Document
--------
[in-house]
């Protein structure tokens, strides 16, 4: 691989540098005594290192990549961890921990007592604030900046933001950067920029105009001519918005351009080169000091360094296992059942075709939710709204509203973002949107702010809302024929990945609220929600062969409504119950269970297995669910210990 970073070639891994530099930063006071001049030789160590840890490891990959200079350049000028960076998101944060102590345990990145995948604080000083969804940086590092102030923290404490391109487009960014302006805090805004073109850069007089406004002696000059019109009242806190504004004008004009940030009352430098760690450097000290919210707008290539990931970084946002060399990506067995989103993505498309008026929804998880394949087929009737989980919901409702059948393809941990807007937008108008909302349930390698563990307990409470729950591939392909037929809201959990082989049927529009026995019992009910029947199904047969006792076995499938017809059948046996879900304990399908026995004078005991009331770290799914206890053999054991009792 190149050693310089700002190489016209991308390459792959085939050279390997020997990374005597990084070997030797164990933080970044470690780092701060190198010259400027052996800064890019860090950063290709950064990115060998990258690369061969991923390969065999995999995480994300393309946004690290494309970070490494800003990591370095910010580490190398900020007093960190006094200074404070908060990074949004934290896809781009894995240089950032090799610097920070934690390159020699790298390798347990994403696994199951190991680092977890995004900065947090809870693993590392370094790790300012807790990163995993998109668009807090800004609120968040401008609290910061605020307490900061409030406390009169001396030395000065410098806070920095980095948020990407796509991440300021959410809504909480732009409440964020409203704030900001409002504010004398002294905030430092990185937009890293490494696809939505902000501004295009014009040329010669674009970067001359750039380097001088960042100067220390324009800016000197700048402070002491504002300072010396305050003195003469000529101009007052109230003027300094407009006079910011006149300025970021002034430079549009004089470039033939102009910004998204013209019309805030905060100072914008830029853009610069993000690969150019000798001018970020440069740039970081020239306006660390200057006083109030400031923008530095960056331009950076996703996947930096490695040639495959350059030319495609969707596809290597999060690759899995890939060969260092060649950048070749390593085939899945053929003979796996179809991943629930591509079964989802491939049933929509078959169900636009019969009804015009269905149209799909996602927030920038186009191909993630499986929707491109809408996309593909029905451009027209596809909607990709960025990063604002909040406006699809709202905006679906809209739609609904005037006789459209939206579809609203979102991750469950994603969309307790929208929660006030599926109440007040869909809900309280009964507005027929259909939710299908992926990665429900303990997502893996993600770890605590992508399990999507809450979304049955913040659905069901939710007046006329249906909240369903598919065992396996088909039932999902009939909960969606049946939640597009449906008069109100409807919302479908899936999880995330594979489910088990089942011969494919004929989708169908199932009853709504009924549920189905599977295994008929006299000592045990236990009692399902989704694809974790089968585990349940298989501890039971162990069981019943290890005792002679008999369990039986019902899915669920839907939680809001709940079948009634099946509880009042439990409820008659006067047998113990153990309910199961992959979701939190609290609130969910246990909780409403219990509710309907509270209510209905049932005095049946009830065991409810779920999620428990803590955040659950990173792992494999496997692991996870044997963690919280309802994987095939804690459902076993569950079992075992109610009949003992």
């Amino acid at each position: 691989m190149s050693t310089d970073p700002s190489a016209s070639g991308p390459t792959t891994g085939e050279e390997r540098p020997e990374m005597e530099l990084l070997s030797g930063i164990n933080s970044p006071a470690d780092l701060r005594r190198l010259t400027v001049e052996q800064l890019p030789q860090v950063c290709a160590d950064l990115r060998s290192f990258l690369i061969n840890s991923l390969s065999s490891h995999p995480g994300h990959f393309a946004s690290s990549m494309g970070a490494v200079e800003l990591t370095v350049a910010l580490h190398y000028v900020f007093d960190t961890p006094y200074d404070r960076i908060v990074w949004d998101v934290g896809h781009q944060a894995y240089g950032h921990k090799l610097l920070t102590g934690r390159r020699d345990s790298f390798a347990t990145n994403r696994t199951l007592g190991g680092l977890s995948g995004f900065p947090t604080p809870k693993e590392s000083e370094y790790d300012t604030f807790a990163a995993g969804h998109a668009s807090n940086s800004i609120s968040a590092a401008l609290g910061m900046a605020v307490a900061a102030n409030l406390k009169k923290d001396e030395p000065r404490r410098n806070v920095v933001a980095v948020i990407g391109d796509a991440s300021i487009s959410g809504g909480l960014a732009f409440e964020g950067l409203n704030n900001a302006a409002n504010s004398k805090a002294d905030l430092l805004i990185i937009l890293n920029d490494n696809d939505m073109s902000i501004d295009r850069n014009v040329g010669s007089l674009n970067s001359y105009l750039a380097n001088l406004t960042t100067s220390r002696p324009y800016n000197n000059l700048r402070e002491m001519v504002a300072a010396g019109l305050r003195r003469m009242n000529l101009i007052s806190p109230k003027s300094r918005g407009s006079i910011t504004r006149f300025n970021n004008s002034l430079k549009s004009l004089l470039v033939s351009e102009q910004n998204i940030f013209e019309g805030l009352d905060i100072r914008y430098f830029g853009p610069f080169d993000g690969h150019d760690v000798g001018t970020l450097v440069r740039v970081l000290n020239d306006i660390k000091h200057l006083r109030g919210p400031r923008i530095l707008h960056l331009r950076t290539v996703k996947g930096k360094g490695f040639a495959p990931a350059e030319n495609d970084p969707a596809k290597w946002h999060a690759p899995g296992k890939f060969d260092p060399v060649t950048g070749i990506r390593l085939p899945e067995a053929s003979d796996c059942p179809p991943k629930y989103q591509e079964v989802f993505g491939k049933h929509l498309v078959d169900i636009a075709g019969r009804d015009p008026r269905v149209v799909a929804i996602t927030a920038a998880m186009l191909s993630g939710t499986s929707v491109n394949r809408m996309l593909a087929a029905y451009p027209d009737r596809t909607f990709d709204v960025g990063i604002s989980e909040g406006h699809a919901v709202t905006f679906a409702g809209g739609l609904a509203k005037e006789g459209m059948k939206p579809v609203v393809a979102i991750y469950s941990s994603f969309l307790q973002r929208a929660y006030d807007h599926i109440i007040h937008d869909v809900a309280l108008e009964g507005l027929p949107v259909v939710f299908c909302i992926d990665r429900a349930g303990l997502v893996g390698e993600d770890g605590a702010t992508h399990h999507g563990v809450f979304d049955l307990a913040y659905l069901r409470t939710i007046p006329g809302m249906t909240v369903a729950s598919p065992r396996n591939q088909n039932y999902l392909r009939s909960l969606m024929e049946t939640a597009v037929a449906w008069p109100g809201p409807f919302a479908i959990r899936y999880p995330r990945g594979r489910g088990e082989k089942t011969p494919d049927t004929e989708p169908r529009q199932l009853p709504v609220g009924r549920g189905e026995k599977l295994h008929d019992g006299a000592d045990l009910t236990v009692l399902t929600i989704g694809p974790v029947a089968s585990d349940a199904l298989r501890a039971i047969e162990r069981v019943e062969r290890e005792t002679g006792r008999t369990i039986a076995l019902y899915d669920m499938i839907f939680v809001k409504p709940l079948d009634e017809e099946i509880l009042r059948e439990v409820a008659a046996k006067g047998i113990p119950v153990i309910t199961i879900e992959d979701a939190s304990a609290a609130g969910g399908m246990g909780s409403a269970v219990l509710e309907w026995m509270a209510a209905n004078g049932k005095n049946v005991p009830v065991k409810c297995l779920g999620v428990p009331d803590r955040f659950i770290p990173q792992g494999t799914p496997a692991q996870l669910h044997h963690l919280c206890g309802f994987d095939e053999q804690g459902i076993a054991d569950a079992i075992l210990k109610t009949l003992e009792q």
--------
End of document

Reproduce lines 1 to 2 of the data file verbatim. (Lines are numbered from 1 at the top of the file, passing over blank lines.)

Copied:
[in-house]
């Protein structure tokens, strides 16, 4: 691989540098005594290192990549961890921990007592604030900046933001950067920029105009001519918005351009080169000091360094296992059942075709939710709204509203973002949107702010809302024929990945609220929600062969409504119950269970297995669910210990 970073070639891994530099930063006071001049030789160590840890490891990959200079350049000028960076998101944060102590345990990145995948604080000083969804940086590092102030923290404490391109487009960014302006805090805004073109850069007089406004002696000059019109009242806190504004004008004009940030009352430098760690450097000290919210707008290539990931970084946002060399990506067995989103993505498309008026929804998880394949087929009737989980919901409702059948393809941990807007937008108008909302349930390698563990307990409470729950591939392909037929809201959990082989049927529009026995019992009910029947199904047969006792076995499938017809059948046996879900304990399908026995004078005991009331770290799914206890053999054991009792 190149050693310089700002190489016209991308390459792959085939050279390997020997990374005597990084070997030797164990933080970044470690780092701060190198010259400027052996800064890019860090950063290709950064990115060998990258690369061969991923390969065999995999995480994300393309946004690290494309970070490494800003990591370095910010580490190398900020007093960190006094200074404070908060990074949004934290896809781009894995240089950032090799610097920070934690390159020699790298390798347990994403696994199951190991680092977890995004900065947090809870693993590392370094790790300012807790990163995993998109668009807090800004609120968040401008609290910061605020307490900061409030406390009169001396030395000065410098806070920095980095948020990407796509991440300021959410809504909480732009409440964020409203704030900001409002504010004398002294905030430092990185937009890293490494696809939505902000501004295009014009040329010669674009970067001359750039380097001088960042100067220390324009800016000197700048402070002491504002300072010396305050003195003469000529101009007052109230003027300094407009006079910011006149300025970021002034430079549009004089470039033939102009910004998204013209019309805030905060100072914008830029853009610069993000690969150019000798001018970020440069740039970081020239306006660390200057006083109030400031923008530095960056331009950076996703996947930096490695040639495959350059030319495609969707596809290597999060690759899995890939060969260092060649950048070749390593085939899945053929003979796996179809991943629930591509079964989802491939049933929509078959169900636009019969009804015009269905149209799909996602927030920038186009191909993630499986929707491109809408996309593909029905451009027209596809909607990709960025990063604002909040406006699809709202905006679906809209739609609904005037006789459209939206579809609203979102991750469950994603969309307790929208929660006030599926109440007040869909809900309280009964507005027929259909939710299908992926990665429900303990997502893996993600770890605590992508399990999507809450979304049955913040659905069901939710007046006329249906909240369903598919065992396996088909039932999902009939909960969606049946939640597009449906008069109100409807919302479908899936999880995330594979489910088990089942011969494919004929989708169908199932009853709504009924549920189905599977295994008929006299000592045990236990009692399902989704694809974790089968585990349940298989501890039971162990069981019943290890005792002679008999369990039986019902899915669920839907939680809001709940079948009634099946509880009042439990409820008659006067047998113990153990309910199961992959979701939190609290609130969910246990909780409403219990509710309907509270209510209905049932005095049946009830065991409810779920999620428990803590955040659950990173792992494999496997692991996870044997963690919280309802994987095939804690459902076993569950079992075992109610009949003992």